Josh: Now, I’m assuming, the rate of change in many businesses today is such that three years is even kind of a silly timeframe except if you go through and you constantly update your plan.
Josh: Is that something that you talk with your clients about?
Tallat: Absolutely. I think that’s why the initial point that I made around building the plan based on evidence is so important is because – you’re absolutely right, Josh. I mean, as you are going through—you build a plan today. In six months’ time, there’s things that will happen to your business which you never expected to happen. And in 12 months’ time, even moreso when you get—so when you get out of three years’ time, there’s so much that has happened that your business has transformed dramatically. And so, therefore, keeping a track of and updating your business plan at key periods of time is something that you ought to be doing.
Now, initially, when you kind of say that, a lot of people are probably thinking, “Well, that sounds like, again, too much work, very onerous. You know, can’t really be bothered sitting there, updating this plan every month or every three months or so.” That’s exactly—my point is, you don’t have to. If you’re building the plan in the right kind of way then the assumptions that you’ve built up is really a question of changing those assumptions based on what you’ve seen over the last six months or so, or over the last 12 months and justifying those in the document.
I think, just to reiterate again, is the business plan –I think the days of having business plans which are 70-, 80-, or 100-pages long are largely gone. There’s going to be a very, very limited audience that’s going to be wanting to read a business plan of that level of length. The business plans that we’re talking about right now could be much, much shorter than that. And it is very particular to every business. I’ve seen business plans which have been a handful of pages and I’ve seen business plans which have been slightly longer as well. So, as long as you get the financial assumptions updated, you’d have the data to be able to do that, the commentary around that, you will already know because that’s what you’ve seen in your business and that’s what’s led you to do this iteration. And so, having an iterative business plan is definitely something that people need to get into the habit of because it just keeps that document alive. It keeps it relevant. And more importantly, it allows you to make decisions on data that is current.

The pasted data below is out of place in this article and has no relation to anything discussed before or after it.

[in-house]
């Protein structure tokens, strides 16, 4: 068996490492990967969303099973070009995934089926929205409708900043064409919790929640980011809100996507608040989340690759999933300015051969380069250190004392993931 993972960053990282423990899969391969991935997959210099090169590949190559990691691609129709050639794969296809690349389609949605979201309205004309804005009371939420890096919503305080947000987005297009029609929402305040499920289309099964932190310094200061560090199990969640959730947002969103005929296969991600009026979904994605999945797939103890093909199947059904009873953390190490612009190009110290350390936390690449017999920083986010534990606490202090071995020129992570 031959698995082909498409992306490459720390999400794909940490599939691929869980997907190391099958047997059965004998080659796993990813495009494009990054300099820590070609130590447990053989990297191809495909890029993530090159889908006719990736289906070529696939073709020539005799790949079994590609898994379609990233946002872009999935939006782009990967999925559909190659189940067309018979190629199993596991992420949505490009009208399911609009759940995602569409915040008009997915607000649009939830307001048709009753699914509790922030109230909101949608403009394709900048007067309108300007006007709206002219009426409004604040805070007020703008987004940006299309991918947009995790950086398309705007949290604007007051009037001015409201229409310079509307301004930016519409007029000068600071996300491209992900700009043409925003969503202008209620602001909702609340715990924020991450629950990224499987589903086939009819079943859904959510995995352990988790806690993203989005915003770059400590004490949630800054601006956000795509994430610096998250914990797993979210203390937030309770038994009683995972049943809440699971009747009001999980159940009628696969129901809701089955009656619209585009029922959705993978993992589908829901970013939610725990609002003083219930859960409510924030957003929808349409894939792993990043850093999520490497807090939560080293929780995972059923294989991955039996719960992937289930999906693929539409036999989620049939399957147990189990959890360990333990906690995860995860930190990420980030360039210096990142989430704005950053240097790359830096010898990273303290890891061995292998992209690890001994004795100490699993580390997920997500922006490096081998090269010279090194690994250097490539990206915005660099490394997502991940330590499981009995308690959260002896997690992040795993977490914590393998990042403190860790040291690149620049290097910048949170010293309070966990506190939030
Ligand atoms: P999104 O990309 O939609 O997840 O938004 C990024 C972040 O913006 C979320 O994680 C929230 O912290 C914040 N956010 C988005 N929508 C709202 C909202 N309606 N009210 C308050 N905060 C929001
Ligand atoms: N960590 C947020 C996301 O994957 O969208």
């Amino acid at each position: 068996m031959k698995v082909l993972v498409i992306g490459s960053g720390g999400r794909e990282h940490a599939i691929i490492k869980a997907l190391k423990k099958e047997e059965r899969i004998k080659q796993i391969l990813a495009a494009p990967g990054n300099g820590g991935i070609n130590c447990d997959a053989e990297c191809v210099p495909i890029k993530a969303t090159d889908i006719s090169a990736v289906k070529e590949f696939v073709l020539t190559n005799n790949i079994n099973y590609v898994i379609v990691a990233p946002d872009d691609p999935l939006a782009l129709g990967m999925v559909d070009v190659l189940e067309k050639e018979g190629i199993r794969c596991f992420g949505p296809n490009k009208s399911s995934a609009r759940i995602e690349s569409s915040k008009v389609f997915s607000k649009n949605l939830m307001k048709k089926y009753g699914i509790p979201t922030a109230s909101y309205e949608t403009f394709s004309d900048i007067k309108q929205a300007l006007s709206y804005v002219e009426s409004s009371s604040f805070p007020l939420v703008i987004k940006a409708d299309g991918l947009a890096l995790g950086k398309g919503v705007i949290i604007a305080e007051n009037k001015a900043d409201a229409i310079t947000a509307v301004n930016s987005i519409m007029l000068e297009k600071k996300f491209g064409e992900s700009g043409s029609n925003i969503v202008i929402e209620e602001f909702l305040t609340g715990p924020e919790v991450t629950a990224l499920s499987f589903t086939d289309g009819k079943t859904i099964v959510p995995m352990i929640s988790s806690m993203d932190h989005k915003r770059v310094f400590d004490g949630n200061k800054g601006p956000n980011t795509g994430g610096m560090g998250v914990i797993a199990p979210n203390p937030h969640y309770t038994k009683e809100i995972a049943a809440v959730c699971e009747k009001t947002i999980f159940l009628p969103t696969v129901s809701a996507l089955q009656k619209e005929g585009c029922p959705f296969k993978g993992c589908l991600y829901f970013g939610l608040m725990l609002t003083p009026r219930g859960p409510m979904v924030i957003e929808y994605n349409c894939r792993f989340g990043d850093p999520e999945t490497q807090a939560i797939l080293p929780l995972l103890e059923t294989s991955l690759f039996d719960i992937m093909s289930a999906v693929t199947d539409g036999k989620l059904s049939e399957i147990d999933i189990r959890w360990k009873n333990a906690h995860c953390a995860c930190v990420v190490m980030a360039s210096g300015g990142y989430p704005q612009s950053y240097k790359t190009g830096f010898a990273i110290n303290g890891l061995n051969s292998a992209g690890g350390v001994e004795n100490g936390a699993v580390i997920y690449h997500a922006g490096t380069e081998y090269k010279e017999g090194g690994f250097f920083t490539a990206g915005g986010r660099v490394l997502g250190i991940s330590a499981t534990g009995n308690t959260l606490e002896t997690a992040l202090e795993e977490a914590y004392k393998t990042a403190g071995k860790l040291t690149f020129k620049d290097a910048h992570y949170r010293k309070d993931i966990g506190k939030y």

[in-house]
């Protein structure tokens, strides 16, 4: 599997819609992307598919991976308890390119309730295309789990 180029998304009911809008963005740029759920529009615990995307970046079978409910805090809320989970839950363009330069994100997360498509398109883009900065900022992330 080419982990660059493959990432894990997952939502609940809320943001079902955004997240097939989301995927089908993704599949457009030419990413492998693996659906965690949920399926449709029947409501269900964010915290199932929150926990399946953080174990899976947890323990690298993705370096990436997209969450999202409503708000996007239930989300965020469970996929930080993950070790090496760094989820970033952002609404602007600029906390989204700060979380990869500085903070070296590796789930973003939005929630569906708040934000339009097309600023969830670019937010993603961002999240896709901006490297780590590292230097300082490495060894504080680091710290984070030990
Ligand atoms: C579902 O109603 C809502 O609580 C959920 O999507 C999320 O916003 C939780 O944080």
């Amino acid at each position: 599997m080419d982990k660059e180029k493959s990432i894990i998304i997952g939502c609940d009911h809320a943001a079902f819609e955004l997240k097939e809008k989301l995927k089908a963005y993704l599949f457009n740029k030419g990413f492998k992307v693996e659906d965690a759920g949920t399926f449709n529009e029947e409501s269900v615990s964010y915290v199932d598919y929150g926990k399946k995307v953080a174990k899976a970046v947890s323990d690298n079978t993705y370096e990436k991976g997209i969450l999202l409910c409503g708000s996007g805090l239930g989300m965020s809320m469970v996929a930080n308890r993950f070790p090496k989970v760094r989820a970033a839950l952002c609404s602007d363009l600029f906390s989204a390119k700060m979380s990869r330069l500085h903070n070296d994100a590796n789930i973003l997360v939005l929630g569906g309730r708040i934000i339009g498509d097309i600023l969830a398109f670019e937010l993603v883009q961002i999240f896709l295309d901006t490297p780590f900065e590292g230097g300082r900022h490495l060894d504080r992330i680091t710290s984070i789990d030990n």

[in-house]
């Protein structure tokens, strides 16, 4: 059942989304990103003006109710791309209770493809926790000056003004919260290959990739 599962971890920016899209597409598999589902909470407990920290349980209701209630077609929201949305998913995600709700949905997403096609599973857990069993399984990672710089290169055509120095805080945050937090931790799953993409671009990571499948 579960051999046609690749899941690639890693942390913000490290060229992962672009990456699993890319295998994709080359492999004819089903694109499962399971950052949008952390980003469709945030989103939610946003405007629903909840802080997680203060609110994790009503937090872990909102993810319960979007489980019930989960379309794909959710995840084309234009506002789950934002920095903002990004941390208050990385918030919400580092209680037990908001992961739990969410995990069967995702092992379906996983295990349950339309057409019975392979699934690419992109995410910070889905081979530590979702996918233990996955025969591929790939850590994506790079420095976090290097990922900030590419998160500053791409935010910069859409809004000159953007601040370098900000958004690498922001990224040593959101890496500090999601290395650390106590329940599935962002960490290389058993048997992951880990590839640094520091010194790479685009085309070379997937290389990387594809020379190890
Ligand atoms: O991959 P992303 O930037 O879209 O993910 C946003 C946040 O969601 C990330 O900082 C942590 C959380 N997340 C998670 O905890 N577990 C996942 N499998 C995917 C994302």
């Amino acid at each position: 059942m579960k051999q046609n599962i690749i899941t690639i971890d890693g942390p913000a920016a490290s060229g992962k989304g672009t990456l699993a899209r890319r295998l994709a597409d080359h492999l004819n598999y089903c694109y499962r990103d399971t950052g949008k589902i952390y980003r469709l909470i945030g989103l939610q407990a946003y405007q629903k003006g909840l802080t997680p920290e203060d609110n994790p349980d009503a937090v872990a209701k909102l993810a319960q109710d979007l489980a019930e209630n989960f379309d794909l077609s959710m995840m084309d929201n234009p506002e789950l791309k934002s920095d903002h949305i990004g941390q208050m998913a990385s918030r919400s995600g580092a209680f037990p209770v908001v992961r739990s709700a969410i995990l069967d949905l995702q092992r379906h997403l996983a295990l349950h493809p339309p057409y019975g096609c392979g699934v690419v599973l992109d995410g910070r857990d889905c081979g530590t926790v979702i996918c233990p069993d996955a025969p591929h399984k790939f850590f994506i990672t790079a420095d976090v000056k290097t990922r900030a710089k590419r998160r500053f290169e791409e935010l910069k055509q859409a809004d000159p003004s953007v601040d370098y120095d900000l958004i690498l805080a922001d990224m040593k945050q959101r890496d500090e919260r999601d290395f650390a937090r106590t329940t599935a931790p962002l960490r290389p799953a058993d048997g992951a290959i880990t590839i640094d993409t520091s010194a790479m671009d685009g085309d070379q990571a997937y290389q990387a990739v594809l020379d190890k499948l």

Josh: You know, it’s really interesting you said, I find the business plans, as a rule, help business owners get their arms around the concept and mistakes. What I mean by that is, a business plan is actually one giant mistake because whatever you write down is probably not going to be what happens three years down the road which means that you’re going to have to admit that what you did wasn’t right. And if you’re working with your business plan appropriately, you can ask, “What did I learn?”
Tallat: Exactly, yup.
Josh: Could you comment on that a little bit?
Tallat: Yeah. I think, that’s absolutely right. It goes back to the point of – it makes you think, as a business owner, more about what’s working and what’s not working in your business. There’s lots of forms that people do that through meetings et cetera. But with this document, it allows you to test the assumptions that you had six months ago or 12 months ago and really try to understand why that hasn’t turned out as you expected it to. But then, more importantly, it allows you to learn from those and put a revised plan together which—and it’s that iteration again which hopefully gets you into a place where, in 12 months’ time, you’re less away from reality than you would have been, sort of, 18 months ago – before you made that iteration. I think that learning loop that happens just generally on a day-to-day basis in business is something that’s captured through a business plan and just reinforces the key learnings which are very, very specific to your business and allows you to make decisions more knowledgably on the back of that information.
Josh: You mentioned something a little while ago which I think business owners have a really hard time with and doing a very poor job of which is internal capital allocations. When I’m talking about businesses – I’m not talking about managers, I’m talking about the owners of the businesses because most of these are pretty small enterprises. I love the idea of using a business plan for thinking about internal capital allocations. Could you expand on that a little bit?
Tallat: Yeah. I think, when you’re putting the plan together, I think one of the key things is when you’re talking about—and this comes to the financials, and it’s talking about how you’re projecting forwards, from a business owner’s perspective, it really gives you an opportunity to be able to break down, to understand what the projects of the business are. And so, therefore, where you expect cash, in particular, to be going.